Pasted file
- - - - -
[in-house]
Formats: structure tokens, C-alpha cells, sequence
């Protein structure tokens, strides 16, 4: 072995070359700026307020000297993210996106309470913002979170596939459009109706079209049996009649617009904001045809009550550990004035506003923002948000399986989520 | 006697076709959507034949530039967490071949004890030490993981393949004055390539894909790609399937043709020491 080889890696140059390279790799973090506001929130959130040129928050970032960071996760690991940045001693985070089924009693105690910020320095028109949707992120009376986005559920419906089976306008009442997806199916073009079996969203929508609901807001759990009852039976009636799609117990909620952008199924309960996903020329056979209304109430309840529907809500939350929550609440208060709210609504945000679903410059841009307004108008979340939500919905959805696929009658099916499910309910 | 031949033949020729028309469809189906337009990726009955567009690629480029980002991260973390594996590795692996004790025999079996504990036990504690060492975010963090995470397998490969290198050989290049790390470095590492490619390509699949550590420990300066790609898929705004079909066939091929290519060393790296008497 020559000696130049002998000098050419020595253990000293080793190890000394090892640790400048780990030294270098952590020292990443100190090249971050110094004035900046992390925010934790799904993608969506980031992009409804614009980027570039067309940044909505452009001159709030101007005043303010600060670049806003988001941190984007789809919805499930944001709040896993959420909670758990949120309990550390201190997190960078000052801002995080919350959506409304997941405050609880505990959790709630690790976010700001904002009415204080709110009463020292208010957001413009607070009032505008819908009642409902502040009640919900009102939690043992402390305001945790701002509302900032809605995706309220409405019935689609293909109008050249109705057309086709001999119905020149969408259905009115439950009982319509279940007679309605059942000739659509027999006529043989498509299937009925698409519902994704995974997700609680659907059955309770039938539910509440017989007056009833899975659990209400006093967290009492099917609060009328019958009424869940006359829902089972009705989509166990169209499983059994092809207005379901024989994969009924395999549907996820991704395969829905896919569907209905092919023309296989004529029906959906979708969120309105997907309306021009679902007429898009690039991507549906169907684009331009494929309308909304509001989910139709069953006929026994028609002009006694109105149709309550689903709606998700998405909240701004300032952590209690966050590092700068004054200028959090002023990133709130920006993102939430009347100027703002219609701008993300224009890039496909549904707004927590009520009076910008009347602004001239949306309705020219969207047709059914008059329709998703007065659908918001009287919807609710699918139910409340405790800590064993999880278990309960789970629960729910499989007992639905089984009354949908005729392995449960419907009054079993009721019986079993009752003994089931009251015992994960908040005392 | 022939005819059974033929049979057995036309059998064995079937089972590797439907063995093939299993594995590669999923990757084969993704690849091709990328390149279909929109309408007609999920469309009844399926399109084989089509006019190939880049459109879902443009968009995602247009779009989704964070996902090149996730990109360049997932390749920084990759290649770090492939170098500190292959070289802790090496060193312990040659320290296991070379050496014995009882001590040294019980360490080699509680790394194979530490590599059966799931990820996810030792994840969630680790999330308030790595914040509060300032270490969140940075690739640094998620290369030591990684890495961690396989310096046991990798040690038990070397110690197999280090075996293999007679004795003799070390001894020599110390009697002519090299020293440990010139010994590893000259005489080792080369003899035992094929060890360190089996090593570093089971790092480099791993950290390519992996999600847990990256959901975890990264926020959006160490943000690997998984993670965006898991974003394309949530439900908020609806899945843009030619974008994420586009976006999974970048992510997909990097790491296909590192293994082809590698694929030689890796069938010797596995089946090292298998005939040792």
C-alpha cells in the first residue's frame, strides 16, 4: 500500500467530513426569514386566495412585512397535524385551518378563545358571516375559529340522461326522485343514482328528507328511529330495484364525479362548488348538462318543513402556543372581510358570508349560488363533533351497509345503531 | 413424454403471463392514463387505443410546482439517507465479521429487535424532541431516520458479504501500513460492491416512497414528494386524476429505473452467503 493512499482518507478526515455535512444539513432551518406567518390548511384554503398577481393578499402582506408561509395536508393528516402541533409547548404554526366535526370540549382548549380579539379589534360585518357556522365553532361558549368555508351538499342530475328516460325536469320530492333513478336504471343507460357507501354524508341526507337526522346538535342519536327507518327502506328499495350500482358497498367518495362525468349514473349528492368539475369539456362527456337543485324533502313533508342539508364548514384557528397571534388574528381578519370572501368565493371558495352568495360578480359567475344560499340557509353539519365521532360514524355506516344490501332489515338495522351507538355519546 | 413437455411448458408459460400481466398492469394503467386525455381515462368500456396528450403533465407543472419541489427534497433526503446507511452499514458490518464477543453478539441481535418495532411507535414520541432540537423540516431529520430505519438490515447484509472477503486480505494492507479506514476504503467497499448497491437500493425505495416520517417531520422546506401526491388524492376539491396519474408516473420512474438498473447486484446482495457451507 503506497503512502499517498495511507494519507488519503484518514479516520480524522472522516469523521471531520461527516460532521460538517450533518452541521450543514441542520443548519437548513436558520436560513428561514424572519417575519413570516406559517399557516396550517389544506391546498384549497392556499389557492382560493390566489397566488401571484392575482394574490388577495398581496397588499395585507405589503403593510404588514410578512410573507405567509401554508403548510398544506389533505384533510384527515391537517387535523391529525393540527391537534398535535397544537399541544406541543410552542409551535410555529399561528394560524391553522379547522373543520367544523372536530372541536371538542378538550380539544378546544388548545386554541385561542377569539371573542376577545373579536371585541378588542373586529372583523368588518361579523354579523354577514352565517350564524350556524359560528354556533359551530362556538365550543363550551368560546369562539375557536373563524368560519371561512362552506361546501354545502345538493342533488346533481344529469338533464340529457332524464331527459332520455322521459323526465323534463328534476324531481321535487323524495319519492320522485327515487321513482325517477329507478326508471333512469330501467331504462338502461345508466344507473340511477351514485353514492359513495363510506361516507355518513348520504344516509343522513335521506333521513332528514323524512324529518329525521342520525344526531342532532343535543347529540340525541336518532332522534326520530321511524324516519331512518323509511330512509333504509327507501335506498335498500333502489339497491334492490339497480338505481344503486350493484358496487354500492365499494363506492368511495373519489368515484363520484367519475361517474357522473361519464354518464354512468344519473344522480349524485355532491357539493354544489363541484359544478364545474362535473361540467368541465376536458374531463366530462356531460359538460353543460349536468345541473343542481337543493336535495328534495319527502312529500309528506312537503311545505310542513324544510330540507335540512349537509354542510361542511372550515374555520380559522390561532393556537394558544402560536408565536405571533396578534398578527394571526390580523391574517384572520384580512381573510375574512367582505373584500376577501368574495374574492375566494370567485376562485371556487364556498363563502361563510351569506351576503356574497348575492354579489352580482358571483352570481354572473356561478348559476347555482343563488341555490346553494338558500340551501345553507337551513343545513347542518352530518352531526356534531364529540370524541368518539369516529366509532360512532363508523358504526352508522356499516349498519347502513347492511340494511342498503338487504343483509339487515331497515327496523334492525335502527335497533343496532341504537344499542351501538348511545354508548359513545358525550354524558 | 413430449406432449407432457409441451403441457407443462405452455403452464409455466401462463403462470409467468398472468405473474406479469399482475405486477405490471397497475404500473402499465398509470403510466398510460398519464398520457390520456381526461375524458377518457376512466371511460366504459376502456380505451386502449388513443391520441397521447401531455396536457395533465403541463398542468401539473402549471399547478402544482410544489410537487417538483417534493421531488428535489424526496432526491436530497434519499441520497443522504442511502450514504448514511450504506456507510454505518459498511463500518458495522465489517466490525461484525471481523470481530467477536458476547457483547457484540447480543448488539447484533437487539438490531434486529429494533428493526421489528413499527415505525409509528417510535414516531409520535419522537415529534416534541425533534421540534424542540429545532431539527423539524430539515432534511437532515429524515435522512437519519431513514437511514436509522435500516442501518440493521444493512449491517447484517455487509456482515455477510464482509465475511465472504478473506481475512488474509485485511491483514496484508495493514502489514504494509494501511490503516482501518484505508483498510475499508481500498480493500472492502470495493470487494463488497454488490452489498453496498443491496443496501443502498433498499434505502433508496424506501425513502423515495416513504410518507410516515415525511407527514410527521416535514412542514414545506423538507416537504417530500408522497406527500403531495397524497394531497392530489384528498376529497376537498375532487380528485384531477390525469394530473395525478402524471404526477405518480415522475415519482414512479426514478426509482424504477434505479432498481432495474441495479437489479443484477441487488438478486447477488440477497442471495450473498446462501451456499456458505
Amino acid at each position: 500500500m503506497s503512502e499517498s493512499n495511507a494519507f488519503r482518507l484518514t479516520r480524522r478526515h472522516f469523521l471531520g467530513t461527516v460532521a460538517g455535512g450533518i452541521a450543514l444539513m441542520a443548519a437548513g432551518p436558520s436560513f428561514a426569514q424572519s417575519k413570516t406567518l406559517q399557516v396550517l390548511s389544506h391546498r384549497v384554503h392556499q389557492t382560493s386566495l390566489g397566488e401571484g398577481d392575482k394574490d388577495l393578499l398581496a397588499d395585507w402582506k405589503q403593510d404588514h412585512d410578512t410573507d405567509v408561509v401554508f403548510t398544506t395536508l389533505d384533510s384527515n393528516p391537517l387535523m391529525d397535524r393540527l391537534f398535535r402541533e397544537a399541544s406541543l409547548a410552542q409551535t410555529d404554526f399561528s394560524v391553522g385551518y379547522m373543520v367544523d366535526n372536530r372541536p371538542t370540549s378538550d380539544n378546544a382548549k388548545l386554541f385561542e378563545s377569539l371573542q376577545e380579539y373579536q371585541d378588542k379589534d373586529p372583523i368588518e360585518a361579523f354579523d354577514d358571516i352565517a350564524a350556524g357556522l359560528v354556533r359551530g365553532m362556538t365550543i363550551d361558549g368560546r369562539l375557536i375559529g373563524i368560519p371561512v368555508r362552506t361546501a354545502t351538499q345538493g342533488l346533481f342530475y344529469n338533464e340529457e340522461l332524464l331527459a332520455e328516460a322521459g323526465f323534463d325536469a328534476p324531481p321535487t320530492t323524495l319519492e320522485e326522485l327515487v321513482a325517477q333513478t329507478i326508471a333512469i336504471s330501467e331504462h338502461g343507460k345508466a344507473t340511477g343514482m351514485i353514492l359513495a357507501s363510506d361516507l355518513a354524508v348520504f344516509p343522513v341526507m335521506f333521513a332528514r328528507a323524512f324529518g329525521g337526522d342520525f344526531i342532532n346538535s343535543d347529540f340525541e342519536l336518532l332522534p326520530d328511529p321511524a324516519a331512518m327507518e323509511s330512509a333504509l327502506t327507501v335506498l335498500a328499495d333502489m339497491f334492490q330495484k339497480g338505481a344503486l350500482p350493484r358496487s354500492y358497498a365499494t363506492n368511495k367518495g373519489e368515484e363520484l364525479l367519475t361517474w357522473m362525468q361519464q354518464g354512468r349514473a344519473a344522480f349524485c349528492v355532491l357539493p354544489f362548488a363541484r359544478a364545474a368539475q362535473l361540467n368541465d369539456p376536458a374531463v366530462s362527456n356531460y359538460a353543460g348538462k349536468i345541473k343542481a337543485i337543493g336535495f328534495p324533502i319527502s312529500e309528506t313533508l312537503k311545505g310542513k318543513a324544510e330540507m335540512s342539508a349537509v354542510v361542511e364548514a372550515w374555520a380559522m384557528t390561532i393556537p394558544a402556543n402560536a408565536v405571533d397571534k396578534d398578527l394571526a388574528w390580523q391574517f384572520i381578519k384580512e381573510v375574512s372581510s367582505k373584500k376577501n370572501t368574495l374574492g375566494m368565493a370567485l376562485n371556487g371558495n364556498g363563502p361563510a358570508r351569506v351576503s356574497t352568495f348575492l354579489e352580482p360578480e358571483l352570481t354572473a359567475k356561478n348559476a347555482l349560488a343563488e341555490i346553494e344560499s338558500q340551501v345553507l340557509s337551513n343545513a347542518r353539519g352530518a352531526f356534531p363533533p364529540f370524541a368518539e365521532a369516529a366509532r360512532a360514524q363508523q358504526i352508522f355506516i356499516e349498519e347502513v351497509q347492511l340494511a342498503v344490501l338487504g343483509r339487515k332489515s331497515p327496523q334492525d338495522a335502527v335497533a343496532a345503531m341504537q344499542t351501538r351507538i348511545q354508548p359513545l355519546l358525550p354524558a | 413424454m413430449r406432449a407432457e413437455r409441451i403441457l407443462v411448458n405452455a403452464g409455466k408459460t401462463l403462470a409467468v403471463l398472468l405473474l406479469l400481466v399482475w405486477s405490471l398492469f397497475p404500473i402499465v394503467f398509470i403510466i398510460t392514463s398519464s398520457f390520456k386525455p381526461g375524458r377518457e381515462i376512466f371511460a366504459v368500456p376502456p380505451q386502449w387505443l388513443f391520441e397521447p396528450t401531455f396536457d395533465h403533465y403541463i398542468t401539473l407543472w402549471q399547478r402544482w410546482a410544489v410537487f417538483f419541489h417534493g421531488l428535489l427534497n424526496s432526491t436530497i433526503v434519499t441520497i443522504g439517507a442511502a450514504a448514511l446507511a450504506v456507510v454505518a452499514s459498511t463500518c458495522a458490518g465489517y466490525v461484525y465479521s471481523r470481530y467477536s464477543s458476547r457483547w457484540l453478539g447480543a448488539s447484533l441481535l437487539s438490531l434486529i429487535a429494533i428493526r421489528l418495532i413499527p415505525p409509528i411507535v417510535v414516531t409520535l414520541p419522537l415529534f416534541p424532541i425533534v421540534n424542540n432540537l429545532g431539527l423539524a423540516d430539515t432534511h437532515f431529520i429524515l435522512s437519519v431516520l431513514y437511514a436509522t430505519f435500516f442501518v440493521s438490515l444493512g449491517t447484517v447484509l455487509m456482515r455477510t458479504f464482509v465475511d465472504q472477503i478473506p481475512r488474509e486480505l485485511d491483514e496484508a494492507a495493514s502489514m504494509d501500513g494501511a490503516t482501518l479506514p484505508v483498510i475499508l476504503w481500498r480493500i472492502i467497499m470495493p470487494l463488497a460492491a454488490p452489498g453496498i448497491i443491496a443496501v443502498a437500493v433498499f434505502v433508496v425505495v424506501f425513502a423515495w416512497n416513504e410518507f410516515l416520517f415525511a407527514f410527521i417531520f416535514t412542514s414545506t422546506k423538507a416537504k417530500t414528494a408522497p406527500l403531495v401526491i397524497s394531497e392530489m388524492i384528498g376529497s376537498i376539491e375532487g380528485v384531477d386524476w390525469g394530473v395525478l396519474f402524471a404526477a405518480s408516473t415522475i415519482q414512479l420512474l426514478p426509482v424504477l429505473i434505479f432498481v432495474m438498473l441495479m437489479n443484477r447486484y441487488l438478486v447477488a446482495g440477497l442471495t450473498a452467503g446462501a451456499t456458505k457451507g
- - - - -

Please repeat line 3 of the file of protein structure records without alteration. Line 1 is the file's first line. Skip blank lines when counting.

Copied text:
């Protein structure tokens, strides 16, 4: 072995070359700026307020000297993210996106309470913002979170596939459009109706079209049996009649617009904001045809009550550990004035506003923002948000399986989520 | 006697076709959507034949530039967490071949004890030490993981393949004055390539894909790609399937043709020491 080889890696140059390279790799973090506001929130959130040129928050970032960071996760690991940045001693985070089924009693105690910020320095028109949707992120009376986005559920419906089976306008009442997806199916073009079996969203929508609901807001759990009852039976009636799609117990909620952008199924309960996903020329056979209304109430309840529907809500939350929550609440208060709210609504945000679903410059841009307004108008979340939500919905959805696929009658099916499910309910 | 031949033949020729028309469809189906337009990726009955567009690629480029980002991260973390594996590795692996004790025999079996504990036990504690060492975010963090995470397998490969290198050989290049790390470095590492490619390509699949550590420990300066790609898929705004079909066939091929290519060393790296008497 020559000696130049002998000098050419020595253990000293080793190890000394090892640790400048780990030294270098952590020292990443100190090249971050110094004035900046992390925010934790799904993608969506980031992009409804614009980027570039067309940044909505452009001159709030101007005043303010600060670049806003988001941190984007789809919805499930944001709040896993959420909670758990949120309990550390201190997190960078000052801002995080919350959506409304997941405050609880505990959790709630690790976010700001904002009415204080709110009463020292208010957001413009607070009032505008819908009642409902502040009640919900009102939690043992402390305001945790701002509302900032809605995706309220409405019935689609293909109008050249109705057309086709001999119905020149969408259905009115439950009982319509279940007679309605059942000739659509027999006529043989498509299937009925698409519902994704995974997700609680659907059955309770039938539910509440017989007056009833899975659990209400006093967290009492099917609060009328019958009424869940006359829902089972009705989509166990169209499983059994092809207005379901024989994969009924395999549907996820991704395969829905896919569907209905092919023309296989004529029906959906979708969120309105997907309306021009679902007429898009690039991507549906169907684009331009494929309308909304509001989910139709069953006929026994028609002009006694109105149709309550689903709606998700998405909240701004300032952590209690966050590092700068004054200028959090002023990133709130920006993102939430009347100027703002219609701008993300224009890039496909549904707004927590009520009076910008009347602004001239949306309705020219969207047709059914008059329709998703007065659908918001009287919807609710699918139910409340405790800590064993999880278990309960789970629960729910499989007992639905089984009354949908005729392995449960419907009054079993009721019986079993009752003994089931009251015992994960908040005392 | 022939005819059974033929049979057995036309059998064995079937089972590797439907063995093939299993594995590669999923990757084969993704690849091709990328390149279909929109309408007609999920469309009844399926399109084989089509006019190939880049459109879902443009968009995602247009779009989704964070996902090149996730990109360049997932390749920084990759290649770090492939170098500190292959070289802790090496060193312990040659320290296991070379050496014995009882001590040294019980360490080699509680790394194979530490590599059966799931990820996810030792994840969630680790999330308030790595914040509060300032270490969140940075690739640094998620290369030591990684890495961690396989310096046991990798040690038990070397110690197999280090075996293999007679004795003799070390001894020599110390009697002519090299020293440990010139010994590893000259005489080792080369003899035992094929060890360190089996090593570093089971790092480099791993950290390519992996999600847990990256959901975890990264926020959006160490943000690997998984993670965006898991974003394309949530439900908020609806899945843009030619974008994420586009976006999974970048992510997909990097790491296909590192293994082809590698694929030689890796069938010797596995089946090292298998005939040792």